Understanding 1031 Exchanges

In “1031 Exchange Solutions and Investing in Private Placements,” Inland’s Jackie Barbera led a very interactive session at NAR Expo 2016 on the hot topic of 1031 exchanges. IRS Section 1031 is a capital gains tax shelter, originally created in the 1920s to benefit farmers, and it is responsible for a great deal of real estate transaction volume where property is exchanged, on a special timetable, for property of a “like kind” using a qualified intermediary.

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What’s a qualified intermediary and why is one necessary? Because under 1031, the seller cannot receive nor control the net sale proceeds. To take advantage of 1031, sellers require a third party, an intermediary. As this part of the industry is not regulated, great care must be taken to select a trustworthy QI. Barbera told the story of a half-million dollar 1031 transaction where a shady QI had placed the funds in an investment that tanked over the weekend, forcing a loss on the seller, who could only recover 85 cents on the dollar.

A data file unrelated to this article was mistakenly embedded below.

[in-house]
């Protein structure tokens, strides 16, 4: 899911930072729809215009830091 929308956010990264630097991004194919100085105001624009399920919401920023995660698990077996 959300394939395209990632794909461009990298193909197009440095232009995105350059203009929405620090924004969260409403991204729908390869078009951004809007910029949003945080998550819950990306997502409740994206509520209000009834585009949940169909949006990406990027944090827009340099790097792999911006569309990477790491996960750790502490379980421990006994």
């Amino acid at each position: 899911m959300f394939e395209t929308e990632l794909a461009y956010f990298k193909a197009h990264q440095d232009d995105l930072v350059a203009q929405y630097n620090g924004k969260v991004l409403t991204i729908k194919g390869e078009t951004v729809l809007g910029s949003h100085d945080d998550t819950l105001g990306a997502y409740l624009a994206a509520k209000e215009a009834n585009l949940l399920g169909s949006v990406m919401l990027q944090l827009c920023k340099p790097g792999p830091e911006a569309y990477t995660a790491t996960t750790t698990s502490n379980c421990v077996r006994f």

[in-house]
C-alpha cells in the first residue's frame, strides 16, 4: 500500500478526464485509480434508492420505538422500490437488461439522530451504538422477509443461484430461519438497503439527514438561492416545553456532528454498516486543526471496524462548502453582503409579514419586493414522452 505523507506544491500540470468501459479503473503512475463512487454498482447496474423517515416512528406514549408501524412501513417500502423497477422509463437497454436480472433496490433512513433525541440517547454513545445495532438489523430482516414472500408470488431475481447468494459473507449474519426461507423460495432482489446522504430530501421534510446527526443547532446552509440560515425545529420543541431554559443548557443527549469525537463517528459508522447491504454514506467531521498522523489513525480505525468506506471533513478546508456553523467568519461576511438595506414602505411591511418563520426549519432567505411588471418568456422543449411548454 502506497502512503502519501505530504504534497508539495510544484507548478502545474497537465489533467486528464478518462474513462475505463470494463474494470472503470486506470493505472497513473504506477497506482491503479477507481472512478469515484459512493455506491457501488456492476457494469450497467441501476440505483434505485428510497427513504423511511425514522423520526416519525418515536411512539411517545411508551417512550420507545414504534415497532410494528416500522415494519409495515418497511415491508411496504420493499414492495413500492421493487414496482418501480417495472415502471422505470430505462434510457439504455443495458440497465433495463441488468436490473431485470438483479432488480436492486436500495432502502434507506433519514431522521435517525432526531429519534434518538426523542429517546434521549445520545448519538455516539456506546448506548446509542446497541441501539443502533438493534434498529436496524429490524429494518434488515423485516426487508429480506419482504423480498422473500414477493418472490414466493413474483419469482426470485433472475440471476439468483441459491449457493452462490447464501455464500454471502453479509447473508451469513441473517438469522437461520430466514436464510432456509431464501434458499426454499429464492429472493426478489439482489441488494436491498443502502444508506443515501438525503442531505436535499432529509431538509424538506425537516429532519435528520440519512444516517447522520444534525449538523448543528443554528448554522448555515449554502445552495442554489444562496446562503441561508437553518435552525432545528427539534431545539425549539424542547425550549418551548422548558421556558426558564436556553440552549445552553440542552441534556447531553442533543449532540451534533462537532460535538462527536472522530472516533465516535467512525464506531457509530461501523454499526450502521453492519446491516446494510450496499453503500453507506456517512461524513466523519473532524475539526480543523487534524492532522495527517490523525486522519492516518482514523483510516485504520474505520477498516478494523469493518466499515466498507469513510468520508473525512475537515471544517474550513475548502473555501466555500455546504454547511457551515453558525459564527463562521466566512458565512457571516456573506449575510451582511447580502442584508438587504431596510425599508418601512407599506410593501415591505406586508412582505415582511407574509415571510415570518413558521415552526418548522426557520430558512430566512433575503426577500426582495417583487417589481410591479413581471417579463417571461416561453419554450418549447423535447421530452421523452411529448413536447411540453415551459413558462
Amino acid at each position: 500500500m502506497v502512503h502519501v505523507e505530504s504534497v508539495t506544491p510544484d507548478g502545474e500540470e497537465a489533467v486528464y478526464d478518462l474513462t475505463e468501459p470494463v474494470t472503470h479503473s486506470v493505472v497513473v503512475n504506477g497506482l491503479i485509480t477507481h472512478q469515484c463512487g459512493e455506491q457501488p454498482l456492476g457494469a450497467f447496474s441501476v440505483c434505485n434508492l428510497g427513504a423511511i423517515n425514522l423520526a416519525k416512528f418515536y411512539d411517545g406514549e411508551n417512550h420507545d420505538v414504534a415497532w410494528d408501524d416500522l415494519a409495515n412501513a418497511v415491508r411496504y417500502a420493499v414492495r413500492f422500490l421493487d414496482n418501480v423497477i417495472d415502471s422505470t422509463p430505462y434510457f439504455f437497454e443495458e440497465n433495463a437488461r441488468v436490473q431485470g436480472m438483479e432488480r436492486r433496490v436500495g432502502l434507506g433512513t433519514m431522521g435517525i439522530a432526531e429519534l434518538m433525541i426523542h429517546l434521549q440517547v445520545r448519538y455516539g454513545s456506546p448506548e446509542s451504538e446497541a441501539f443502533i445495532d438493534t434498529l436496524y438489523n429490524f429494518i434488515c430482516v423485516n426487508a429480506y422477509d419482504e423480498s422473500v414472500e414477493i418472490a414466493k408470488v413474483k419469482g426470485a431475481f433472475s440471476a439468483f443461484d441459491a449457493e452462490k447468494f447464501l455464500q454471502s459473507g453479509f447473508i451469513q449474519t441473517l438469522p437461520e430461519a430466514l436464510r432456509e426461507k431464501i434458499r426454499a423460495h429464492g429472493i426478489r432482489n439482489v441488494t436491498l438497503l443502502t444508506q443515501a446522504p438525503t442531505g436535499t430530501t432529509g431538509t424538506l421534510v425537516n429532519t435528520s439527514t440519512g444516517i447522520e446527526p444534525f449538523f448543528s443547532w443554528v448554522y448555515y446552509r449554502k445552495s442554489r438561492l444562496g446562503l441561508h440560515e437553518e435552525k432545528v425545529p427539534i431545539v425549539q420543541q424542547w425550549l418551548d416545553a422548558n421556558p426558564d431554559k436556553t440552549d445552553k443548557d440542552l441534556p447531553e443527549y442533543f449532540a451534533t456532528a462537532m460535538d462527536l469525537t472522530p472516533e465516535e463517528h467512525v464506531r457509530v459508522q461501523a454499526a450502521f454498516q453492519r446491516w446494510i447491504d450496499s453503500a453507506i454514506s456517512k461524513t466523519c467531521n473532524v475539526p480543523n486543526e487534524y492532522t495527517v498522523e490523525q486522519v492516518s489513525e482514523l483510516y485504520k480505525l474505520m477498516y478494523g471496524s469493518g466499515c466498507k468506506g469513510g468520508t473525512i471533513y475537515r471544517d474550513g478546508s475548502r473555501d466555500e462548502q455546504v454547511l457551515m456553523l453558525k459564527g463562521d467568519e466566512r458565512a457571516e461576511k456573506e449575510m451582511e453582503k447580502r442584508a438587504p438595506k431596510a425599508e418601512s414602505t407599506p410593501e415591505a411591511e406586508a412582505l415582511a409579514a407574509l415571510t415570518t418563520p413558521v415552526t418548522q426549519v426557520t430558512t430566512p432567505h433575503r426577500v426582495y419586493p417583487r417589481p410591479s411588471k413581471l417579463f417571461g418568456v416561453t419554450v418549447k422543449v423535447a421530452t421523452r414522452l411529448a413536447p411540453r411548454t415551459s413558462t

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In a very animated Q&A session, it came up that 1031 Exchanges can only apply to domestic properties. They are recognized, says Barbera, by all states except Pennsylvania. They are also not recognized by Puerto Rico, although the US Virgin Islands does recognize them.

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